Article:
So after all that it’s onto Swayambhu, also known as the Monkey Temple (although there were monkeys at the Hindu one as well). Anyway it’s known at the Monkey Temple as there are holy monkeys living in parts of the temple in the north-west, the temple is also among the oldest religious sites in Nepal. Although the site is considered Buddhist, the place is revered by both Buddhists and Hindus.

The stupa consists of a dome at the base. Above the dome, there is a cubical structure present with eyes of Buddha (a little bit scary) looking in all four directions with the word "unity" in the main Nepali dialect between them. There are pentagonal Toran present above each of the four sides with statues engraved in them. Behind and above the torana there are thirteen tiers. Above all the tiers, there is a small space above which the Gajur is present. There were also a few Buddhist monks doing as you would expect – no not praying or doing other monk stuff (yes blatantly I can’t think of anything), but they were on their mobile phones !! ‘Yep can I have a deep pan with peperoni extra cheese but hold the mushrooms’).

After my expedition up to the monkey temple (I’d decided to walk and got a tad lost as Kathmandu isn’t too brilliant with the old street names thing, so ended up seeing rather more of Kathmandu than intended (I did come across the UN building) I headed back to Thamel and seem to hit the one day of the year when everybody in Nepal gets married.

Weddings in Nepal are momentous occasions which are often planned years in advance of the wedding itself. In line with other festivals in Nepal, weddings are colourful and beautiful events.Traditionally, weddings in Nepal are arranged by the respective families.  It is not uncommon for matches to be decided when the two individuals are still children (could have been me and James Lomas then).  However, child marriages in Nepal – as with the majority of countries the rest of the world, are illegal and the couple therefore wait until adulthood to complete their marriage rites.

I obviously didn’t see any of the ceremonies (that’s called gate-crashing) but I did see many of the wedding cars and the procession of the friends and family accompanied by a marching band.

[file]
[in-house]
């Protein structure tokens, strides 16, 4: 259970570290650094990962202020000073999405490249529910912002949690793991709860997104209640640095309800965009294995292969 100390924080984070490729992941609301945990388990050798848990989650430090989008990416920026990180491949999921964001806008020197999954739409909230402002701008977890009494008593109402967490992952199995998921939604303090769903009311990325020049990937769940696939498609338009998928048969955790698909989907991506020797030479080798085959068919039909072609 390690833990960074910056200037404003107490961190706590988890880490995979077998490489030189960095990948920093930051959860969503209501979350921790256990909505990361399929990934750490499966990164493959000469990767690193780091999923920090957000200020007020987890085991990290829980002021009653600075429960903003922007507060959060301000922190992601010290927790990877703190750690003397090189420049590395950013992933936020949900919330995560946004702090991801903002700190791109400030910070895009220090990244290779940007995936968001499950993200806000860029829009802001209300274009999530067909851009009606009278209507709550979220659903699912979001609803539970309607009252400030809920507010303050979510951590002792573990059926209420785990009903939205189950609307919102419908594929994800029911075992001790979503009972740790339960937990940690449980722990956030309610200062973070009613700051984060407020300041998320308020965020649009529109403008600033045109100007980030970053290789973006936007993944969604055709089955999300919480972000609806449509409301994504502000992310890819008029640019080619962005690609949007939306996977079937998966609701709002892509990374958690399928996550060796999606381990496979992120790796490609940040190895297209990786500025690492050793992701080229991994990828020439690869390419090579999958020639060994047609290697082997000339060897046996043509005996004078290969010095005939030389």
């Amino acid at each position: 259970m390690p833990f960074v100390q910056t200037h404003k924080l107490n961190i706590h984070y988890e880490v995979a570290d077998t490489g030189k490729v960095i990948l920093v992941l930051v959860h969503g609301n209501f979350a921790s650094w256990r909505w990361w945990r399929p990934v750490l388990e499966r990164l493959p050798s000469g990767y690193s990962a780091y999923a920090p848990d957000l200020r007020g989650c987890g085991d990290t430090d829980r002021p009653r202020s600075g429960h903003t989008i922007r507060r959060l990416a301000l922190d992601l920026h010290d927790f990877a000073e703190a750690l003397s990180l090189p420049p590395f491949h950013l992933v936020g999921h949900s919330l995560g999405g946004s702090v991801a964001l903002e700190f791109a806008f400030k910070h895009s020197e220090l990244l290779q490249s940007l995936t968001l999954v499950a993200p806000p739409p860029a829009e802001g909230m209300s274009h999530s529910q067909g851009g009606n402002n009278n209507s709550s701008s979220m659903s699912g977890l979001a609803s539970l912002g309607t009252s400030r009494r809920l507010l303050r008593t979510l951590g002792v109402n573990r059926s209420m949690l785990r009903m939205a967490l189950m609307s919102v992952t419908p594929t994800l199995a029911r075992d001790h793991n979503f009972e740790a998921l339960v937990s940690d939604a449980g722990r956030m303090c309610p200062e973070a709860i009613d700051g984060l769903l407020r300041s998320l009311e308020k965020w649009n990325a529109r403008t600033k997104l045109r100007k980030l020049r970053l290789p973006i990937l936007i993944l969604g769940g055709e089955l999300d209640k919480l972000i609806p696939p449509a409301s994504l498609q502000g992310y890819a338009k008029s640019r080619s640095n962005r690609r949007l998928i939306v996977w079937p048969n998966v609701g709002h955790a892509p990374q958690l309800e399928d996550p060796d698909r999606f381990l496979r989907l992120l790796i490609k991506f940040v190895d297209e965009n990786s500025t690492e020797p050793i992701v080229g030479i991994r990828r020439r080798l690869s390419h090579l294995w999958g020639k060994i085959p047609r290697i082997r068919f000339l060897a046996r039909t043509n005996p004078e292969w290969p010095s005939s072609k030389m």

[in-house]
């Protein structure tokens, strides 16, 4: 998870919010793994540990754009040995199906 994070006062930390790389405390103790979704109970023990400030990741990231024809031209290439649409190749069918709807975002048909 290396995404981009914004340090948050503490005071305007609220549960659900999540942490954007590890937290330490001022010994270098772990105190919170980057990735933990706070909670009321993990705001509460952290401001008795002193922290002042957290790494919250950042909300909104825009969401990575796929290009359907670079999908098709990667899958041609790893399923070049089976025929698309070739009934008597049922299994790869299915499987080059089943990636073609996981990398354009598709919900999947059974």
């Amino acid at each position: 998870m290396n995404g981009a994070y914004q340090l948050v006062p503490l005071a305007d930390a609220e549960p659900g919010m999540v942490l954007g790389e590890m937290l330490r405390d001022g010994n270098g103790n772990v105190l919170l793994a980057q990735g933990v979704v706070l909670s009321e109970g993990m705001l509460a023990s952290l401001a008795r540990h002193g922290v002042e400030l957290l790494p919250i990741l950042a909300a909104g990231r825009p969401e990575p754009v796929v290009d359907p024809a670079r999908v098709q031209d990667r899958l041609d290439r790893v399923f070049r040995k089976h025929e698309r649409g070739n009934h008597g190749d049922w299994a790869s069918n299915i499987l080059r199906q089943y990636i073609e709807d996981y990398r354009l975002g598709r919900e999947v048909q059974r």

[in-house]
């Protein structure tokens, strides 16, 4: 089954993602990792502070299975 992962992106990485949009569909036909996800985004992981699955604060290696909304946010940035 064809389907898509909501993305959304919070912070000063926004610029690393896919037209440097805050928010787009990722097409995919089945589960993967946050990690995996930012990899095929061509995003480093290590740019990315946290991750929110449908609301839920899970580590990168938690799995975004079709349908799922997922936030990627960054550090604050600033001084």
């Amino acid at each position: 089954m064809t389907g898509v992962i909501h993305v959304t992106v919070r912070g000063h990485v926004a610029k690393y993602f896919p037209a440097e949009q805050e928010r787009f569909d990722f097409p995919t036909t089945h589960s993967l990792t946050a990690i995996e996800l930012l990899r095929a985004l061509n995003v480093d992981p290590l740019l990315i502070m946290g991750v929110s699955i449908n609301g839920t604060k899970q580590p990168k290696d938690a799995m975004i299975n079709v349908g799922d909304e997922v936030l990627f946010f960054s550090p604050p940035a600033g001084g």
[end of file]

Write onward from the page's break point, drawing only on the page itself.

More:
The final place I visited in my attempt to culture myself in Kathmandu was it’s Durbar Square. ‘Durbar’ is an Indian word and means a meeting place between the people and their ruler. I visited Durbar Square with some of he guys from my second trip. In Kathmandu, Durbar Square, or Basantapur Durbar Square is the plaza in front of the old royal palace of the Kathmandu Kingdom. It is one of three Durbar Squares in the Kathmandu Valley in Nepal, all of which are UNESCO World Heritage Sites. Durbar Square contains a series of palaces, courtyards and temples with quadrangles in between them. There is spectacular architecture by the Newari artists and craftsmen. The first palace was built on this site 1,800 years ago and through the centuries the buildings have been continually rebuilt. Now I would love to tell you all about the different temples and palaces but to be honest at no point at all did we have the faintest idea which one we were looking at. We had the L.P. and a map but not a clue at all. So we took a few photos, found the old fire station (although knowing Nepal it probably wasn’t a museum it’s probably the actual fire station), then went for a pizza (I had a four cheese one as a I recall as I was still on the vegetarian diet).

So that was Kathmandu – lots of temples, a complete lack of infrastructure and organisation and just far too much beeping for my liking.